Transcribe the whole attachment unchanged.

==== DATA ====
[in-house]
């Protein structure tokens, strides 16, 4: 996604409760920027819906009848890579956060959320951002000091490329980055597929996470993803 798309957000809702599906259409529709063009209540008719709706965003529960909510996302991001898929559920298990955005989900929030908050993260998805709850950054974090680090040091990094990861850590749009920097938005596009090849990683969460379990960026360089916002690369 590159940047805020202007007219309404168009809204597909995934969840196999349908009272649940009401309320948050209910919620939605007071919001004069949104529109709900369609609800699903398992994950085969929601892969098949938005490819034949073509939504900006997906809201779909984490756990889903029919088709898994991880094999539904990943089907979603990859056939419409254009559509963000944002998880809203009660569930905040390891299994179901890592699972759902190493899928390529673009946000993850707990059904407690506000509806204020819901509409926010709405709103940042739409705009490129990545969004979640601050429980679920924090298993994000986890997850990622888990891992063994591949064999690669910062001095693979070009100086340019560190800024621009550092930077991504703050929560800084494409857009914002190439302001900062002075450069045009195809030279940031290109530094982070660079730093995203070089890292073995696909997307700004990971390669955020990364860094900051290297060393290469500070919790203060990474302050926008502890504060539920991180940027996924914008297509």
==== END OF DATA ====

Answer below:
[in-house]
């Protein structure tokens, strides 16, 4: 996604409760920027819906009848890579956060959320951002000091490329980055597929996470993803 798309957000809702599906259409529709063009209540008719709706965003529960909510996302991001898929559920298990955005989900929030908050993260998805709850950054974090680090040091990094990861850590749009920097938005596009090849990683969460379990960026360089916002690369 590159940047805020202007007219309404168009809204597909995934969840196999349908009272649940009401309320948050209910919620939605007071919001004069949104529109709900369609609800699903398992994950085969929601892969098949938005490819034949073509939504900006997906809201779909984490756990889903029919088709898994991880094999539904990943089907979603990859056939419409254009559509963000944002998880809203009660569930905040390891299994179901890592699972759902190493899928390529673009946000993850707990059904407690506000509806204020819901509409926010709405709103940042739409705009490129990545969004979640601050429980679920924090298993994000986890997850990622888990891992063994591949064999690669910062001095693979070009100086340019560190800024621009550092930077991504703050929560800084494409857009914002190439302001900062002075450069045009195809030279940031290109530094982070660079730093995203070089890292073995696909997307700004990971390669955020990364860094900051290297060393290469500070919790203060990474302050926008502890504060539920991180940027996924914008297509």